A hosepipe ban has been in place for customers in Hampshire and on the Isle of Wight since August 5.

The company has applied for a Drought Permit on the River Test from the Environment Agency to allow them to continue to “take water if levels continue to drop”.

– Thames Water

Area: London and the Thames Valley

Customers: 15 million

Leakage per property per day in 2020/2021: 161 litres

Thames Water said: Our reservoir stocks have dropped below 50%, which is 20% lower than normal for this time of year, and river levels remain low due to the lack of rain we’ve seen in our region.

“With those things in mind, we’re carefully reviewing our current and future position, taking into account the forecast for further high temperatures and little rainfall in the region.

“As a result, temporary use bans and drought permits are the options we’re considering.”

– United Utilities

Area: The North West in a region from Crewe to Carlisle

Customers: More than three million

Leakage per property per day in 2020/2021: 130 litres

A company spokesman told the PA news agency it is “not considering any restrictions on use” of water at present but did encourage customers to use water wisely.

– Wessex Water

Area: The South West including Dorset, Somerset, Bristol, and parts of Wiltshire, Gloucestershire and Hampshire

Customers: 2.8 million

Leakage per property per day in 2020/2021: 111 litres

No hosepipe bans are planned by Wessex Water but the company does warn that reservoir and groundwater levels are low and urges customers to “use water responsibly”.

– Yorkshire Water

Area: West Yorkshire, South Yorkshire, the East Riding of Yorkshire, part of North Lincolnshire, most of North Yorkshire and part of Derbyshire

Customers: More than five million

Leakage per property per day in 2020/2021: 130 litres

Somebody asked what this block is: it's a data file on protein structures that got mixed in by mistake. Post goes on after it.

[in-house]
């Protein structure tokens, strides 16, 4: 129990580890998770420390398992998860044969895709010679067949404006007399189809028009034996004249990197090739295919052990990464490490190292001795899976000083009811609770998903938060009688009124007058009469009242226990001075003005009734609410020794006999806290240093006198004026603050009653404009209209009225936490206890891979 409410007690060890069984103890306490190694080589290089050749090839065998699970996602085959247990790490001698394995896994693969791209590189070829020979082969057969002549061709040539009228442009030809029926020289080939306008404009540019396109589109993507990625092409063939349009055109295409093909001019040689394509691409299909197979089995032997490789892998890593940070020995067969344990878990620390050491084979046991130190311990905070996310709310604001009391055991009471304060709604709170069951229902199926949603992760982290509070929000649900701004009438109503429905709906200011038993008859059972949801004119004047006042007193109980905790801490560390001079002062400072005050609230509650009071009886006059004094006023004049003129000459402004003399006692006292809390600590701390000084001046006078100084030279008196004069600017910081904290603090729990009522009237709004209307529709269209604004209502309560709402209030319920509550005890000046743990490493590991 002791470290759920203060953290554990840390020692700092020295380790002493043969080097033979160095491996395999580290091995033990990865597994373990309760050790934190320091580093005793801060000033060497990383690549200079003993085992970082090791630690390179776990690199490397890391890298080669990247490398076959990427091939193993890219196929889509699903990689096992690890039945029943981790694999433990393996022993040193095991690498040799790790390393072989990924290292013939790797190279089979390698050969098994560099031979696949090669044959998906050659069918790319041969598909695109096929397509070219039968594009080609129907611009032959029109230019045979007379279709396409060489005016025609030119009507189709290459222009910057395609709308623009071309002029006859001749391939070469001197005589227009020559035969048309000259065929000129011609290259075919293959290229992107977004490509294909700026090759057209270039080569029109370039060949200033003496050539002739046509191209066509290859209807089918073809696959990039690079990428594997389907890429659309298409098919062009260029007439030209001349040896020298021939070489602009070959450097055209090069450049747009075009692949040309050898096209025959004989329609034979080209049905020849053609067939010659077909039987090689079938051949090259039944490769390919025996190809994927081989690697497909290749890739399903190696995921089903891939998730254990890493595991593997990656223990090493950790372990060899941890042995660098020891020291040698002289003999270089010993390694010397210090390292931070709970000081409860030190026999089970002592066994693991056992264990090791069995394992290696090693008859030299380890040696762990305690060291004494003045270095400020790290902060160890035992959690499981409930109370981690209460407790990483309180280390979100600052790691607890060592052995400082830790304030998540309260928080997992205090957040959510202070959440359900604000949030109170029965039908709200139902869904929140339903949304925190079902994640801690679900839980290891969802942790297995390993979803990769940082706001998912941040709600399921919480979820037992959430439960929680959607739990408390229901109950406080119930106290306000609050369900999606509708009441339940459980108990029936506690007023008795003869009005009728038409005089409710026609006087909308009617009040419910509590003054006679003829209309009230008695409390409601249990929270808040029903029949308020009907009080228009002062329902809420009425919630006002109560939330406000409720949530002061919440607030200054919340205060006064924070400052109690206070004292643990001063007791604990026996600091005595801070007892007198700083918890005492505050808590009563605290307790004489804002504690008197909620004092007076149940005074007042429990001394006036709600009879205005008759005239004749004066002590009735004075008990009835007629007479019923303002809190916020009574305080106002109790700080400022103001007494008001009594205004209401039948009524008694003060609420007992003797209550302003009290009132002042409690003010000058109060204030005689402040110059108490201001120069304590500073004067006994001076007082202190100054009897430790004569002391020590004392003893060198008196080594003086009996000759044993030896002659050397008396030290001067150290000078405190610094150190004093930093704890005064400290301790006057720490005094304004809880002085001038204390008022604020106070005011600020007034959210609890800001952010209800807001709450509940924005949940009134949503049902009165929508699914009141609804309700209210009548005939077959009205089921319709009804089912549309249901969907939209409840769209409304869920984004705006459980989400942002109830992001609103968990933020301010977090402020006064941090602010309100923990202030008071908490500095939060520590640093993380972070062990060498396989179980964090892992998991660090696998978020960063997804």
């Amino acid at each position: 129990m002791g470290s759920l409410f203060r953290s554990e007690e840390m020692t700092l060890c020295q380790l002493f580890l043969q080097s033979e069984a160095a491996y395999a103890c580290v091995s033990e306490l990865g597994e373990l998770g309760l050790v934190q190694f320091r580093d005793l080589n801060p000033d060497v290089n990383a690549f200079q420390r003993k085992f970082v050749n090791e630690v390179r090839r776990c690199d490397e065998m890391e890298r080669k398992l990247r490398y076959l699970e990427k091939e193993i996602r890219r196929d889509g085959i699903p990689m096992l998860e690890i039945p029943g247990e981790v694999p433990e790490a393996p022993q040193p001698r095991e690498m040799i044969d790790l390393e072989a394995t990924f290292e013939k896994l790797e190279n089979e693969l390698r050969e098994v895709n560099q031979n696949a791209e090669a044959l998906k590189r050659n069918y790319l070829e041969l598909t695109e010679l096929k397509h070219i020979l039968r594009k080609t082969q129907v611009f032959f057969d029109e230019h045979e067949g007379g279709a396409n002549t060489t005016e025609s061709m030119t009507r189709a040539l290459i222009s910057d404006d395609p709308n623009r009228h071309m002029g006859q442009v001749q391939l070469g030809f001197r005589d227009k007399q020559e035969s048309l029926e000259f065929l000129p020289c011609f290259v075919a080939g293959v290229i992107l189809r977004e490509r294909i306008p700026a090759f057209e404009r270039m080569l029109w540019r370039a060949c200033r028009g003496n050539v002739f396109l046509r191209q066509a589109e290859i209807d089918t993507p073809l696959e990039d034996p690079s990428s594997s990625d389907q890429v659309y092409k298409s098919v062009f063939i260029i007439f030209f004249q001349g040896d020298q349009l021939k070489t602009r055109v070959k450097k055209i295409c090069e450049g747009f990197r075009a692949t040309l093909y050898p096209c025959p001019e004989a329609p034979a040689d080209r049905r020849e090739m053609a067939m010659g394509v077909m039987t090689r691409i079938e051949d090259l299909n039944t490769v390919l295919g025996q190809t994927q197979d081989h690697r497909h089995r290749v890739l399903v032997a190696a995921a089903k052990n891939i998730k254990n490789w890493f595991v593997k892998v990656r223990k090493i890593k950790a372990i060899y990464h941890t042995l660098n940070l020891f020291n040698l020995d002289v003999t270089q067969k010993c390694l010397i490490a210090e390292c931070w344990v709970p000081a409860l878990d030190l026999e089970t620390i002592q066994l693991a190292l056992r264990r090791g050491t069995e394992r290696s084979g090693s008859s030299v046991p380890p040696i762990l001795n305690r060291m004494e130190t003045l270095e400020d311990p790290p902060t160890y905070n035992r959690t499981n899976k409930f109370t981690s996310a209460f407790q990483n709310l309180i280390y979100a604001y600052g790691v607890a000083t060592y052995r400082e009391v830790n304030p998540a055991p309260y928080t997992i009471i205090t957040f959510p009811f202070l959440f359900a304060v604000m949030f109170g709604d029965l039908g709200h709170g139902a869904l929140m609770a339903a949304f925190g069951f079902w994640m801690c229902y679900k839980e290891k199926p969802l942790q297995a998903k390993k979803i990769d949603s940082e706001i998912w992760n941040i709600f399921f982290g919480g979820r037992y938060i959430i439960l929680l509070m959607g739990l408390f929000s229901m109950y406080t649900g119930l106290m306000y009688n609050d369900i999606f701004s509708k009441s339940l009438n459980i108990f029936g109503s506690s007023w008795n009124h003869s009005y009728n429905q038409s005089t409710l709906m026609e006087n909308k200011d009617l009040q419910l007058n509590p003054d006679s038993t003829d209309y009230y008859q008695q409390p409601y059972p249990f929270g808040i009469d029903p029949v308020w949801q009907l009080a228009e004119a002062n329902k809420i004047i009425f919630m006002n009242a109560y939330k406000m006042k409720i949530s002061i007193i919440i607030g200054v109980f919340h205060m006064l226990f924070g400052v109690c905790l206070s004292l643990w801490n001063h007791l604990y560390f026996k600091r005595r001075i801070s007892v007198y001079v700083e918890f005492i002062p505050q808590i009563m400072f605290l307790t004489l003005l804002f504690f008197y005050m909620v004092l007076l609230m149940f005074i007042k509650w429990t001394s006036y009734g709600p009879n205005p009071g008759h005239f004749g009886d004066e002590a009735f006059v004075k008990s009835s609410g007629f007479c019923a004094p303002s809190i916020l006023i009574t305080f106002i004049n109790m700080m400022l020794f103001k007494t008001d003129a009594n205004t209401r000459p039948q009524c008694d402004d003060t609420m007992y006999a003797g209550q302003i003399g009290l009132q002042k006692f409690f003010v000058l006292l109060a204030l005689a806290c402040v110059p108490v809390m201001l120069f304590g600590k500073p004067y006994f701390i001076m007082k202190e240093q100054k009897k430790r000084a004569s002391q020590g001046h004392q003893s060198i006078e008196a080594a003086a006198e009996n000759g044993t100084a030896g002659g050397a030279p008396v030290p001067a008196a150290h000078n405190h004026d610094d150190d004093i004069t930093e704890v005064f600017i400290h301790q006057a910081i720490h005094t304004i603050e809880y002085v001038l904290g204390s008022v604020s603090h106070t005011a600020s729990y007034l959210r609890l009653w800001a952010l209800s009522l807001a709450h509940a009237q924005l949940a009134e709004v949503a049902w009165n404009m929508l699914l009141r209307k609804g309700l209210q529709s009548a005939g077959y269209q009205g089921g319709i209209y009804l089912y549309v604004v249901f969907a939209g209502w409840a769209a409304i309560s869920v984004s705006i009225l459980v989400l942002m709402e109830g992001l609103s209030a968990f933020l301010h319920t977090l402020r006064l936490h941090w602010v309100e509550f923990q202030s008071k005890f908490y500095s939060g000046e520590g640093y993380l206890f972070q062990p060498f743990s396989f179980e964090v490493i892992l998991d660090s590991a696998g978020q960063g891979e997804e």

A spokesman said: “We haven’t applied for any drought orders or implemented TUBs. They do both form part of our drought plan and so they are tools that we could call on if/when we need to.”

On its website, the firm said there is not currently a hosepipe ban in place but it “can never rule it out. It’s been a really dry year, so we all need to save water where we can.”

– Affinity Water

Area: Bedfordshire, Berkshire, Buckinghamshire, Essex, Hertfordshire, Surrey and other parts of the South East

Customers: 3.83 million

Leakage per property per day in 2020/2021: 120 litres

Parts of the South East covered by Affinity Water are “unlikely” to see any hosepipe ban this year.

The company’s website says: “At current levels, it’s unlikely we’ll need to introduce restrictions this year.”

– Bristol Water

Area: Bristol city, north east Somerset and south Gloucestershire

Customers: More than 500,000

Leakage per property per day in 2020/2021: 69 litres

At the end of July, the company said: “We will continue to monitor the situation, but with our current water resource outlook we do not foresee any issues in supply to customers.”

– Portsmouth Water

Area: Portsmouth and the surrounding area

Customers: 698,000

Leakage per property per day in 2020/2021: 79 litres

Despite Southern Water issuing a temporary usage ban for nearby Hampshire and the Isle of Wight, Portsmouth Water reassured customers on Twitter on Tuesday “there is no hosepipe ban in the Portsmouth Water area of supply”.

It added: “But please, please, please use water responsibly! We’re all in this together.”

Early morning runners at Arlington Reservoir near Lewes in East Sussex in July (Simon Dack News/Alamy/PA)

– South East Water

Area: The south-east of England, including Eastbourne, Maidenhead and North Kent

Customers: 2.2 million

Leakage per property per day in 2020/2021: 99 litres

A hosepipe ban will come into force on Friday for customers in Kent and Sussex.